History and Modern Languages

Combining the best of both subjects, History and Modern languages allows students to perfect their language skills whilst developing analytical and historical knowledge

Course details

Number of students per year
Typical offer
A*AA at A-level; 40-42 points, with 776 at Higher Level.
Essential subjects
A-level/IB Higher levels (or equivalent) in the languages to be studied.
Useful subjects

At Homerton

Homerton is delighted to accept students for this joint honours degree. Our Directors of Studies are happy to explore the links between the various strains that make up the course. Dr Foster teaches modern American and modern European History and is currently writing a one-volume history of the US Central Intelligence Agency; he has a keen interest in politics and the history of political thought. Dr Tonneau specialises in 18th century French writing and has a continuing interest in Robespierre and the history and politics of the French Revolution.

At Cambridge

The joint degree in History and Modern Languages combines the best of both subjects. It offers you the opportunity to develop near-native speaker skills in a foreign language while studying a range of papers relating to the culture and history of the relevant language area. Options in some languages also include film and contemporary politics.

You will also develop analytical skills in History through a wide range of topics in British, European, American and world history, as well as the history of political thought. There will be opportunities to work with historical sources in foreign languages. As for other language students, those who take this course will spend their third year studying or working abroad, thereby immersing themselves in the language, culture, history and politics of a foreign country.

Both Faculties are regarded worldwide as leaders in their respective fields. The History Faculty is one of the largest in the United Kingdom and is consistently ranked as the best in research and teaching assessments. It has internationally recognised experts in all relevant fields of study. The Modern Languages Faculty is the largest in the United Kingdom and also consistently rated as the best. It offers an unrivalled range of courses taught by leading scholars. The library resources in Cambridge, which support teaching and research in both Faculties, are world-class; the University also has extensive collections of films in all relevant languages.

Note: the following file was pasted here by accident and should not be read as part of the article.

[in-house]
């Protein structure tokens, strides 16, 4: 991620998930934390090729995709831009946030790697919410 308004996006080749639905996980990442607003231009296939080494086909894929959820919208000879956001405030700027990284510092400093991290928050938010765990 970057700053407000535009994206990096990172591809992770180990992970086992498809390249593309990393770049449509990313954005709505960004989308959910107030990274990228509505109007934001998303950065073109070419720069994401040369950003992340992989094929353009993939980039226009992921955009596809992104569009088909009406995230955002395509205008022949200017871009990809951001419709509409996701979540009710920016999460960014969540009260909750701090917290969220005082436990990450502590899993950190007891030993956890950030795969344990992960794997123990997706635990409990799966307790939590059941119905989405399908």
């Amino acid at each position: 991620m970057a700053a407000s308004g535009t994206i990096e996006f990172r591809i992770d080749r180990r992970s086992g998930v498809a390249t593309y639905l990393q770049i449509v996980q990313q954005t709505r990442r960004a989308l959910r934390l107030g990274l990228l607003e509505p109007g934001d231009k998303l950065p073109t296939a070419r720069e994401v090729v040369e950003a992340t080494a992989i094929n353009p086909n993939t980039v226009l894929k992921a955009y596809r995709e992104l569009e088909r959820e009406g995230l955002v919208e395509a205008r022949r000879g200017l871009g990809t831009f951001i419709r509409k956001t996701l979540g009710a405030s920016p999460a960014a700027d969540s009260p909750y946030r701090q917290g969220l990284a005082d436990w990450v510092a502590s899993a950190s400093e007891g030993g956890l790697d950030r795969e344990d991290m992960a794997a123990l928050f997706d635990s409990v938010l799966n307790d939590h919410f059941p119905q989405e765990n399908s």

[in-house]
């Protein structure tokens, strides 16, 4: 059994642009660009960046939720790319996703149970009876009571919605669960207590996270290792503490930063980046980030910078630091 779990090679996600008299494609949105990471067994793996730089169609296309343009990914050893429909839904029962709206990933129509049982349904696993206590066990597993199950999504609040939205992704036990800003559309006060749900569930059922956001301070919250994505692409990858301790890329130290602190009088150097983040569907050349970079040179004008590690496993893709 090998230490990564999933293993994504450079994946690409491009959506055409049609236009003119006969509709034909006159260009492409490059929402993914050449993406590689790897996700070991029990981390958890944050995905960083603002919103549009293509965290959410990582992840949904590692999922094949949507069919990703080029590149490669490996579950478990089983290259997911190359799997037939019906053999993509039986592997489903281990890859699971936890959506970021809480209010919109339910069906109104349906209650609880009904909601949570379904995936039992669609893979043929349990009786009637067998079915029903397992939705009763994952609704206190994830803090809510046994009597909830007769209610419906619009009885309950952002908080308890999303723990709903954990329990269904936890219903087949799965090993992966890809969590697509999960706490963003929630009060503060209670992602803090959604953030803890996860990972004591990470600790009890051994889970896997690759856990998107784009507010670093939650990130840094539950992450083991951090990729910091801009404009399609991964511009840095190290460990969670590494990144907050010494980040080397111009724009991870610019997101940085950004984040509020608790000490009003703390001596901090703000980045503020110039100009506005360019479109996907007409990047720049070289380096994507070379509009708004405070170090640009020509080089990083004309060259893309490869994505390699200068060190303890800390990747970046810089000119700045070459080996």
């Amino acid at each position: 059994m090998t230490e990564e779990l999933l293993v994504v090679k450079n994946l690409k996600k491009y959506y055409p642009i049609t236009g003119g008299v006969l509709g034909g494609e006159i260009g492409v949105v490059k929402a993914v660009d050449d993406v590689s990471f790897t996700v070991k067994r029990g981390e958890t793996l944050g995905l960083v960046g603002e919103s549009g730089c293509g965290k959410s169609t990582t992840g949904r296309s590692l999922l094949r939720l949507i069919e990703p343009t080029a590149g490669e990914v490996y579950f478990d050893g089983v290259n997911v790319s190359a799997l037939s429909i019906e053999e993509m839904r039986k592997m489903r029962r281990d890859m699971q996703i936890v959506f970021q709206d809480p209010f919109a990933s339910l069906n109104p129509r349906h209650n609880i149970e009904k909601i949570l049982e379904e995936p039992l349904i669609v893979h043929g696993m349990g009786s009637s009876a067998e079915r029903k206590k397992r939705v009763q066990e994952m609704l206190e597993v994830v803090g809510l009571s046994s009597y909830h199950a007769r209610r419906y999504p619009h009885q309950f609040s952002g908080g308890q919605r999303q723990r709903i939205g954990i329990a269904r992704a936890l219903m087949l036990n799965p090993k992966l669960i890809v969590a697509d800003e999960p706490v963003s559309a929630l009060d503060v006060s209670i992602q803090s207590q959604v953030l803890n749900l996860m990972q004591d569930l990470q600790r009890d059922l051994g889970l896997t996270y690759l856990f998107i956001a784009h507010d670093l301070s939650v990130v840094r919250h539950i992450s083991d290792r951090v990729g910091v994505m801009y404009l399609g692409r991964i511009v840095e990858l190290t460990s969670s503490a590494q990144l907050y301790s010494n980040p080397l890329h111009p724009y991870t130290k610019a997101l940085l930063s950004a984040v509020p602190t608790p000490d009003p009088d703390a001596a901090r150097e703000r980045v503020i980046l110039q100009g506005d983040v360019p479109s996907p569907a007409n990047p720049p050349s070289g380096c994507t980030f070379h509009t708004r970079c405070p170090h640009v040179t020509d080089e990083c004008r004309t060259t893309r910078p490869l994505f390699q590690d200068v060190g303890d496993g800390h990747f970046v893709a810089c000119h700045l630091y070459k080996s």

What We Look For

We will consider a variety of relevant examination qualifications, though not necessarily in both languages and history; you will be expected to demonstrate an interest in both subjects and will be assessed on your potential to succeed in them.

In order to explore Modern Languages in more detail we would recommend the introductory reading for prospective applicants available here. For offer holders, you will find specific readings and preparation materials under each of the faculty subject pages here: FrenchGermanItalianPortugueseSlovanic StudiesSpanish. In order to explore History in more detail we would recommend the information and reading for prospective applicants and offer holders available here. We would also recommend familiarising yourself with the guidance on reading primary sources here.

How To Apply

Admission Assessment: There is no admissions assessment requirement for History. However, you will be asked to take an MML College-registered written assessment if shortlisted for interview, based on a short text in English that we will supply. For post A-level language candidates, this hour-long assessment is designed to assess writing skills in a foreign language, the ability to understand an intellectual argument, and to write in English. For applicants who intend to study a language from scratch, the hour-long assessment will assess aptitude for language learning and ability to understand an intellectual argument, writing in English. No special preparation or prior knowledge is required.  

Written Work: Submit two recent, preferably marked, essays. If applying for an ab initio language (one started from scratch), please send an essay in English for that language, preferably written on English Literary texts, or on a historical subject. If looking to study a language post-A level, one of the essays must be written in that language.


History and Modern Languages graduates will be well equipped to appeal to a wide range of potential employers – advanced language skills and experience of living abroad are transferable skills that are often in great demand.

Recent History graduates and Modern Languages graduates have progressed to careers in the media, PR, law, public administration, consultancy, teaching and the charity sector. 

The course also provides good preparation for further study in either history or the language.

Homerton Fellows